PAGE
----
Having led Scotland to this summer’s T20 World Cup, Doug Watson now gets to savour that experience for himself.

The South African enjoyed a fruitful period as interim head coach last summer, coming within a whisker of taking the team to the 50-over World Cup and them overseeing a perfect T20 Europe qualifying campaign on home soil to reach the finals.

The win over Ireland at the Grange in July was Watson’s final game in charge as he returned to New Zealand and his role as head coach at Auckland Aces.

That seemed to be the end of his involvement with Scotland but, with the post remaining vacant while Cricket Scotland appointed a head of performance, Steve Snell, to oversee the recruitment, the door always remained slightly ajar for Watson.

Now the 50-year-old is set to push right through it, returning on a permanent basis in April to help the squad prepare for that T20 World Cup in the West Indies that commences with the mouthwatering clash with England on June 4.

Watson’s previous stint in charge only lasted four months but it was long enough to make a significant impression, both in terms of results but also on his players who took to his easy-going but quietly determined manner.

“It’s exciting times,” said all-rounder Michael Leask of the appointment. “I thoroughly enjoyed having Doug on board the last time. He’s got a really good aura about him, the way he handles himself and the players is second to none.

“He’s passionate about what he does and he just wants so much for the team. He instilled a lot of trust in the guys to go on and do what we did last year.”

That sentiment was echoed by opening bat, George Munsey. “It’s been a long-term coming having a head coach in that role but for it to be Doug, who did such a good job for us in both qualifiers, is pretty special to be honest,” he added.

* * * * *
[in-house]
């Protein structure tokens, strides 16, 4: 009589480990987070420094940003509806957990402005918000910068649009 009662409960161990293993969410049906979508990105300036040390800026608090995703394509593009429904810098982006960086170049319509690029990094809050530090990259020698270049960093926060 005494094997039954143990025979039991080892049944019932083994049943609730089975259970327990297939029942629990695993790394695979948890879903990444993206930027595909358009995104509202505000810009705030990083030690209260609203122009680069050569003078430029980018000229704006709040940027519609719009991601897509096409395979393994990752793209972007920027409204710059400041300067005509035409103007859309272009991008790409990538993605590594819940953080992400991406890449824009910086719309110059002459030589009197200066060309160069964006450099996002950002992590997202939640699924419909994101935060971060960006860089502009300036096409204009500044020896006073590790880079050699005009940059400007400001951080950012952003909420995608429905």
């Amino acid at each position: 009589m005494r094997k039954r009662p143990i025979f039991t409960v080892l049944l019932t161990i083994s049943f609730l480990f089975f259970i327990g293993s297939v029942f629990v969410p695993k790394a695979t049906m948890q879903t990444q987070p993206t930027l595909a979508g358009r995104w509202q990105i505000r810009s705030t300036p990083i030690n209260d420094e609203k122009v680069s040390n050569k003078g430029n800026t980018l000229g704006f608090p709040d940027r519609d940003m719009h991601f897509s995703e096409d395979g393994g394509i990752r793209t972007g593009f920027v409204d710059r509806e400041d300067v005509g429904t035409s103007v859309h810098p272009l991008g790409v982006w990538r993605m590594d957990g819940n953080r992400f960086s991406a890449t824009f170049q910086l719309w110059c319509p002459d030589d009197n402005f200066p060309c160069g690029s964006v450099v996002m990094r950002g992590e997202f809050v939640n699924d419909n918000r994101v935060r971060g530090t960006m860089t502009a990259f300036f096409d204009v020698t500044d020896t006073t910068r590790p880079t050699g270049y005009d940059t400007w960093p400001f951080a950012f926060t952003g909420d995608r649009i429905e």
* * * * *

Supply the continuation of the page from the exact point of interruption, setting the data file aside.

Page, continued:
“As a group of players we know what to expect from Doug. It’s a pretty positive thing for myself and the group to have him on board.”

The England game in Barbados is already a game with massive appeal and Leask sees no reason why Scotland can’t pull off a shock in their group opener ahead of fixtures with Australia, Namibia and Oman.

“We’ve got a huge opportunity to qualify [for the Super 8 stage of the T20 World Cup],” said the Aberdonian. “We’ve got England first up. In the first game of a tournament everyone is on edge so why can’t we go and take down England and put a real stake in the ground?"

Just how far can this team go, then? “There are no real limits,” added Munsey. “We’ve got the skills in place to take down the biggest teams in the world. We’ve proved that in the past and we’ve still got a strong group alongside some new talent making their debuts. It’s an exciting time.”

One of Watson’s first commitments will be to take charge of the home World Cricket League [WCL] series, also against Namibia and Oman, in May.

Those games will be played at Forthill in Broughty Ferry, the home of Forfarshire CC where Leask plays his cricket.

“I’ve played there since 2015 and the club has worked incredibly hard to get this home series to happen,” he confirmed. “It means I get to stay at home and see my kids a bit more! And it will be nice for me to be able to play at my home ground and do them proud.”

Scotland are currently in the midst of their opening WCL2 series of the latest iteration of the tournament they won last year.

After a surprise opening day loss to Canada – the team’s first fixture since Watson stepped away – they rebounded with an eight-wicket win over hosts United Arab Emirates. They play both sides again before the end of the week as part of the prolonged qualifying process for the 2027 50-over World Cup.

“We hadn’t played for eight months so there is a bit of rust to shake off,” added Leask. “We didn’t play so well against Canada but in that last game the boys showed that fight and determination to go on and win.”

“It’s been quite a long time off,” admitted Munsey with typical candour. “It’s been a good holiday! But it’s too long and we were itching to get back out there. Some of us are getting slightly older and we want the opportunities to come consistently so we can learn as a team. You always feel like you’re starting again but now we’ve got a nice stretch of cricket coming up.”

For Leask, the match with Canada was a special day as he earned his 150th cap. “It was a massively proud moment for me,” he added. “It was 11 years in the making after making my debut in 2013 and then in and out the squad so often at the start, so we marked the milestone as a squad we always do on these occasions."